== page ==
Get all the peers out on to parliamentry green and let them fight it out with swords. The final two hundred that survive get the job. then do the same with the commons. At least then we would have some legislators with guts. (Even if they belonged to someone else and were spread over them).

  • rate this

    Comment number 279.

    Several years ago, I was with a group that lobbied parliament. Our group consisted of people who supported different parties (and no party.) The then minister was a member of the Lords and we decided that the Tories in our group would meet the minister. At the end of the meeting they all agreed that the minister was a “half-wit”!
    How do we keep the ‘half-wits’ out of the Lords?

  • rate this

    Comment number 278.

    Lords reform is not a priority at this time.
    Dealing with the deficit and restoring economic growth and reducing unemployment must be the clear focus now.
    Lords reform is finished for this parliament as to continue with it could split the coalition apart.
    I feel Labour's refusal to support a time constricted bill is tactical. The coalition looks weak and farcical over this. Just want Labour want.

  • rate this

    Comment number 277.


    think of the amount of greenhouse gas saved, two elected houses, jeesss

  • rate this

    Comment number 276.

    This really sums up Parliament, all talk, talk, talk, no walk,walk, walk, its why we are in a mess,mess,mess.

  • rate this

    Comment number 275.

    Instead of arguing the issue and taking the result, the government retreats in the face of dissension in the ranks. Either way, the government would have been embarrassed.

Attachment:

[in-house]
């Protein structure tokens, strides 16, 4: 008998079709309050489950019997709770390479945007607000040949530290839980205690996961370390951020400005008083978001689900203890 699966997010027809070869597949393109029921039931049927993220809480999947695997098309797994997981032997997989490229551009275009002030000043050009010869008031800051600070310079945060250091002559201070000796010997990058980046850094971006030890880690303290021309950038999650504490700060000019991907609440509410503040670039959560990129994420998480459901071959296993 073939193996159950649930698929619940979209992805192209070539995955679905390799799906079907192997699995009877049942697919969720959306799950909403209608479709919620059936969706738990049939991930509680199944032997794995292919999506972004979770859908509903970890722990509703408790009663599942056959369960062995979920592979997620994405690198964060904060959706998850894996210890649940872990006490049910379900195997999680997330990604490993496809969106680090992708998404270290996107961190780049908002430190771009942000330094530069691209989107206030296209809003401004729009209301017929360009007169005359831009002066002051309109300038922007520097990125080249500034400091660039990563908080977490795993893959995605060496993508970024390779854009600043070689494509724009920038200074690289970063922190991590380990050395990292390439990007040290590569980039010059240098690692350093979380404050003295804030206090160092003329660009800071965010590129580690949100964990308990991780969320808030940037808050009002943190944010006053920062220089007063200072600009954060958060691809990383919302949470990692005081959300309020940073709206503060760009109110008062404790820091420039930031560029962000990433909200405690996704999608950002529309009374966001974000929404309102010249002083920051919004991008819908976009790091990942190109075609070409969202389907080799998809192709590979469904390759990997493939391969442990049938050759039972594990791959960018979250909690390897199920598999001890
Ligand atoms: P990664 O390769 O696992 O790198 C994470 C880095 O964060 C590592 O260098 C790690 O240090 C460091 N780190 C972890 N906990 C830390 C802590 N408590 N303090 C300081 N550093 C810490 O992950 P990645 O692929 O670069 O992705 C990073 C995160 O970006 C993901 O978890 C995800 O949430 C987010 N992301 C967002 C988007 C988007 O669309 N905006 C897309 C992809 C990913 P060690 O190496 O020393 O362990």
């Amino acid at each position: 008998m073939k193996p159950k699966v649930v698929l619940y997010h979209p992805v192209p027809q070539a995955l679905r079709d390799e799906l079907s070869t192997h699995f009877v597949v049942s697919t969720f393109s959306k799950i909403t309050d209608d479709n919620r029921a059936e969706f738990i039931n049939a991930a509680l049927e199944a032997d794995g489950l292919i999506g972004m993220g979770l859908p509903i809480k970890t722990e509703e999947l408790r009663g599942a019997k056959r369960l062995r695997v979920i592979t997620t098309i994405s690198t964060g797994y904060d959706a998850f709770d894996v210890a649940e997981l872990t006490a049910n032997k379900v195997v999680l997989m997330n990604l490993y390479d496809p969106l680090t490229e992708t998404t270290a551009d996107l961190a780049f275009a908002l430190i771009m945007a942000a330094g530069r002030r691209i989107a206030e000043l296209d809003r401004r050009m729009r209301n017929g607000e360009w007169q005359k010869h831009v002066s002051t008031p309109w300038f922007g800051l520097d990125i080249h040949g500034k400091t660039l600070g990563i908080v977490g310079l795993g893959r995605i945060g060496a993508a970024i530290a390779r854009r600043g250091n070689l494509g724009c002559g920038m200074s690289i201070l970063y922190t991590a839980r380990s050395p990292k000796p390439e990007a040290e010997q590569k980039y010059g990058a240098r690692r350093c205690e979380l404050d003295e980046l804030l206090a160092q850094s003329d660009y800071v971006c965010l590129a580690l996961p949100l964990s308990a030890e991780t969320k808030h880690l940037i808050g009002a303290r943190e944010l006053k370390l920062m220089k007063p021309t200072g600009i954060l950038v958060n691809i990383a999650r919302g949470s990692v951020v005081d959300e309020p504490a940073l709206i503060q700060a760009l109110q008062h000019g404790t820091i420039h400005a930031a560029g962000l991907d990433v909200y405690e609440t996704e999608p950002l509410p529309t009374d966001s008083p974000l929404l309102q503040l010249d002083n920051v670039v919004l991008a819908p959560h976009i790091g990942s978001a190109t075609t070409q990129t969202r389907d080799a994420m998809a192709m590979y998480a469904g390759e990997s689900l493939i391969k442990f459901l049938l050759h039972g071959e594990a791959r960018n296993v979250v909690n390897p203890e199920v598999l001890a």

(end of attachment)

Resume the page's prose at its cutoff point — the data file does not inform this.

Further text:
The reforms of Parliament need to involve both houses, the crown and a large piece of paper with words on, and just so happens to be legally binding.

    Not that any government would take the risk. They like 'unlimited power'...

  • rate this

    Comment number 274.

    There is only one way to ensure that the revising chamber of our bicameral parliament is truly representative of the whole population, subordinate to the Commons and free from the stain of party time-servers.

    Membership of the House of Lords must be chosen by lottery.

    (More explanation to follow ...)

  • rate this

    Comment number 273.

    Didn't we vote against PR already. Why are the LibDems so out of touch.

    Maybe now the economy, tax simplification, old age provision and a host of other more important reforms can be moved to the forefront of the to do list.

  • rate this

    Comment number 272.

    There's a surprise! Spinless and supine in the face of their own backbenchers who want somewhere to park their backsides when their constituents get bored with them.

  • rate this

    Comment number 271.

    The God of Money is already over represented in parliament